Acrylic on paper
Mirco Marcacci (2013)
by Antonio Lopez for French Elle, 1967
Hare, made in China in the early 700s (source).
Edward Cushenberry documents the lives of the Yuri and Hana Ogita, two sisters and designers who are based in Los Angeles.
Daniel Alexander Smith is currently a MFA Fellow at Indiana University. This is some of his current work exploring flatness, abstraction, and sensuality.
Mika Aoki ’ Singing Glass ‘
Japanese artist Mika Aoki embraces the dichotomous nature of glass’s solidity yet fragility. She says of the translucent material: “Unless light shines on it, we can’t confirm the existence of it because it is transparent. But once the light shines on it, glass truly emanates a special presence.” In her series of works titled Singing Glass, the artist presents glass morphed into amoebic and otherworldly forms that leaves the viewer mesmerized. In any other medium, the pieces would lose their intrigue.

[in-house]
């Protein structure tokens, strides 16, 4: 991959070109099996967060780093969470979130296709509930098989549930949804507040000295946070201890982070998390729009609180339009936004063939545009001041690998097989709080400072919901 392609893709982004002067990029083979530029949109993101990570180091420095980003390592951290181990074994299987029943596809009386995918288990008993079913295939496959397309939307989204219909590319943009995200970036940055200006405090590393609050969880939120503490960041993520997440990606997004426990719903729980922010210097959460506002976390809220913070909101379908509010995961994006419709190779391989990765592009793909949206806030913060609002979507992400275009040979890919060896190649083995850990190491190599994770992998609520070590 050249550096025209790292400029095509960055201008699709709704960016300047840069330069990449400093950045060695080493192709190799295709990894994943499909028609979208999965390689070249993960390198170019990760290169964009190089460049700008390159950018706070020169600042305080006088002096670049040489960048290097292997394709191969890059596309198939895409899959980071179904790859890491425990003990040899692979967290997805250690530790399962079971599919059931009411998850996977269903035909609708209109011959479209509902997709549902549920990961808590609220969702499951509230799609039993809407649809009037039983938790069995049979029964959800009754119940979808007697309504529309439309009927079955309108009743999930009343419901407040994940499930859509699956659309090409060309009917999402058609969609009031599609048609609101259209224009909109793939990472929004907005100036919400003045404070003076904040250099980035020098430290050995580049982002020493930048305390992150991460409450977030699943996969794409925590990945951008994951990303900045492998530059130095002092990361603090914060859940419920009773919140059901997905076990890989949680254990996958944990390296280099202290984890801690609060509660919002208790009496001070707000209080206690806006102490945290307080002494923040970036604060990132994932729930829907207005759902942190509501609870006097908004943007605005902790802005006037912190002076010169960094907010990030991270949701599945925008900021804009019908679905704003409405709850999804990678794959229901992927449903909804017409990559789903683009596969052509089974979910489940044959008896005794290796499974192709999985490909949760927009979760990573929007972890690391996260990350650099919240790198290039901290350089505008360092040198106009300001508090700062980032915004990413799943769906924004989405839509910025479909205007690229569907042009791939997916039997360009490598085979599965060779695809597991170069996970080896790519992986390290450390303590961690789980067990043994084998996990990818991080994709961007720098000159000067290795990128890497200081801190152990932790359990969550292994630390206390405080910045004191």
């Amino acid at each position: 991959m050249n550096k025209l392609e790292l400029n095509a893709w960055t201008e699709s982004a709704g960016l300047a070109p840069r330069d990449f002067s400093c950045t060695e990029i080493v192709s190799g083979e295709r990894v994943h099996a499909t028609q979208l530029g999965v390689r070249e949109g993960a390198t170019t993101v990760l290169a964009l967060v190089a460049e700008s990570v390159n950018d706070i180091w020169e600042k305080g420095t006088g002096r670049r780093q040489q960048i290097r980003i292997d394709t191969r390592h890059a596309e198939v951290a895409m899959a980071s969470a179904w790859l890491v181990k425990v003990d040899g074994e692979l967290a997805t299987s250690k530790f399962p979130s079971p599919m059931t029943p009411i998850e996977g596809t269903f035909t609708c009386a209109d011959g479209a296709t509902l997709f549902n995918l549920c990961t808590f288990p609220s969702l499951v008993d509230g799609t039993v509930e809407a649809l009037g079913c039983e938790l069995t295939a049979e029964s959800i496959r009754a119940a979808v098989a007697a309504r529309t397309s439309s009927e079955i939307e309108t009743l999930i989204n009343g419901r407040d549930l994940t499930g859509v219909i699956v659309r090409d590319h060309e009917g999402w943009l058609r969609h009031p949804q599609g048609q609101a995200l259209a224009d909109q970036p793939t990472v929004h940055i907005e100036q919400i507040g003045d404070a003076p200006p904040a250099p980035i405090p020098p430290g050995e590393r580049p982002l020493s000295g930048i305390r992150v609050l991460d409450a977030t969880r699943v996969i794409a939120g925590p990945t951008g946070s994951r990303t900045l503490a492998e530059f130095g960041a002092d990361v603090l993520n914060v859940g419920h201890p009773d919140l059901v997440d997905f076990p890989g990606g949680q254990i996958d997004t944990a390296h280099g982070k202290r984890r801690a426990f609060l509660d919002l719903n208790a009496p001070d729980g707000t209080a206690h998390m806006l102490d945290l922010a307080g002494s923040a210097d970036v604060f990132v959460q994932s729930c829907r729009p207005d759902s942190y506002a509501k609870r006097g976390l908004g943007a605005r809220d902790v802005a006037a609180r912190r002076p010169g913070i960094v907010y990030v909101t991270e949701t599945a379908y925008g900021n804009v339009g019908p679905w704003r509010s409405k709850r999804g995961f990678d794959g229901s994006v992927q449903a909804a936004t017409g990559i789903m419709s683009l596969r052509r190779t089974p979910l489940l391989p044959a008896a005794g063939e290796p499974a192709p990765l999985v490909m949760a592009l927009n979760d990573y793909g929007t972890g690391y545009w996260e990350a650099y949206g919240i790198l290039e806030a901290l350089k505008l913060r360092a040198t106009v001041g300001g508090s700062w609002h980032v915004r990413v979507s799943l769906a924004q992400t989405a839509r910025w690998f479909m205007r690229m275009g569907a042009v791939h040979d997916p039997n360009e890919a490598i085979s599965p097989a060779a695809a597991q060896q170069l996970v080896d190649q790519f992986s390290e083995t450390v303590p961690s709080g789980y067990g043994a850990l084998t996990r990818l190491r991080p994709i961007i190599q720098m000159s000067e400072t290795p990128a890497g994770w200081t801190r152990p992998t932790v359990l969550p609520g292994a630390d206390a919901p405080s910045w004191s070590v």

Looking through the sculptor’s portfolio, there is a surreal mix of science gone awry and fairy tale-like icy enchantment. In a number of her works, there are glass creatures and abstract figures encased within glass containers, like lab experiments. Because of the dual layers of clear elements, some of the structures within actually look like more like water bubbles. The other pieces that are not trapped within clear encasements, they echo the luminosity and sharp crystallization of ice.
Selected by Andrew
Pixelovely last week!
Fish Lamps by Frank Gehry
Iconic Canadian-American architect and artist Frank Gehry created a gorgeous sculptural series of fish lamps using jagged scales of ColorCore formica mounted on wireframes.
“After accidentally shattering a piece of ColorCore while working on a commission for Formica, he decided to use the broken shards as fish scales by glueing them onto wire armatures.”
Selected by Andrew